Behind every successful businessman or woman is a humble woman in a maid’s outfit back home walking your dog, feeding your children and generally making sure that your household is run smoothly.
For years, domestic workers have been among the most exploited of all workers – labouring long hours for meagre pay, sometimes on the receiving end of abuse by their employers. However, measures have been put in place to improve their situation under the so-called “Domestic Workers Act” (i.e. Sectoral Determination 7 of the Basic Conditions of Employment Act). This means a minimum wage has been set, specific working conditions laid down, and other measures have been put in place to regulate a previously unregulated industry.
Who is a Domestic Worker?
Unemployment Insurance Contributions Act, 2002 defines a domestic worker as “a gardener, driver or person who looks after children, the aged, sick, frail or disabled in a private household, but not on a farm.”
The Domestic Workers’ Act
The Domestic Workers’ Act sets a minimum wage for domestic workers and specifies working conditions such as hours of work, overtime pay, salary increases, deductions, annual and sick leave.
Presently, domestic workers employed in the Pietermaritzburg area that work more than 27 hours a week should be paid not less than an hourly rate of R11.44 and those that works less than 27 hours a week should be paid not less than an hourly rate of R13.39.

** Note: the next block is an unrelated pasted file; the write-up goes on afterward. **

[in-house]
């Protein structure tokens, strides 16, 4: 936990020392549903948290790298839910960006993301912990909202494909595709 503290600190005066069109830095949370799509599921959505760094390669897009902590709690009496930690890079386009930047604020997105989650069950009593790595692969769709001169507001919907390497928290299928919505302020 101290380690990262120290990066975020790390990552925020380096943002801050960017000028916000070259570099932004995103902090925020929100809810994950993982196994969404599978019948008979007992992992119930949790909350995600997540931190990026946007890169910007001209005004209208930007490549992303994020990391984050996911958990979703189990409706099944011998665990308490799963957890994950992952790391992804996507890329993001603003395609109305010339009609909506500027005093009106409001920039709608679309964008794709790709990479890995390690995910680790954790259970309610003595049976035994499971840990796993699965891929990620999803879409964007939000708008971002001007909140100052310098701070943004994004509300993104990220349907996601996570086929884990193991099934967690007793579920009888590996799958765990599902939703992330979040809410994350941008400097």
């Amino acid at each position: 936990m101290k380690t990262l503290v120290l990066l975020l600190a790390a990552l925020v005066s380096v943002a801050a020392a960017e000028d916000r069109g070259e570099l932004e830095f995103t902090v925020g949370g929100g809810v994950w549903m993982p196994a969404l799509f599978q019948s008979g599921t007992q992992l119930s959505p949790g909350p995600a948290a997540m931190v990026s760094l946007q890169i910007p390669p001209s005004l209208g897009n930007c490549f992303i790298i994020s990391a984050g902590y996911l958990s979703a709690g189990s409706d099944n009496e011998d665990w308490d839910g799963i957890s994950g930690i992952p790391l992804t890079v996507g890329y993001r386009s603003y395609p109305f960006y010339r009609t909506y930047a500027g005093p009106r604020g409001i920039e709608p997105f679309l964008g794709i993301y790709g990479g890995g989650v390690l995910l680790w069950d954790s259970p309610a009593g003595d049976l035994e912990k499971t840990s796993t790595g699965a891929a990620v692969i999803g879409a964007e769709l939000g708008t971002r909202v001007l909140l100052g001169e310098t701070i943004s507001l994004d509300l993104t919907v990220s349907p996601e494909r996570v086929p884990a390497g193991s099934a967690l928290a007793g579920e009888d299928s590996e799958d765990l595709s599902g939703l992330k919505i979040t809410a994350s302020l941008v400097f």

If your domestic worker works on a Sunday or public holiday, they must receive double pay. You must also ensure that your domestic worker does not work more than 45 hours a week. If your domestic worker lives on your property you may deduct 10% of their salary for accommodation, provided that the accommodation you provide complies with certain minimum standards laid down in legislation.
If you dismiss your domestic worker you are required to give a weeks’ notice if your domestic worker has been employed for 6 months or less and 4 weeks’ notice if he or she has worked for more than 6 months. Domestic workers are also entitled to severance pay of 1 week for each year of service, 4 months’ unpaid maternity leave and he or she is entitled to take up to 6 weeks of sick leave on full pay in a 3-year period. However, during the first 6 months of employment, only 1 day’s paid sick leave is allowed for every 26 days worked. You are also required to register your domestic worker for the Unemployment Insurance Fund.
The contribution that domestic workers make to our economy (and many of our individual lives!) is often taken for granted and it is therefore up to each of us to ensure that not only do domestic workers in our employ receive the benefits that the legislation prescribes, but also that they are treated fairly and with dignity.
By: Gareth Robert Harley – Commercial and Litigation
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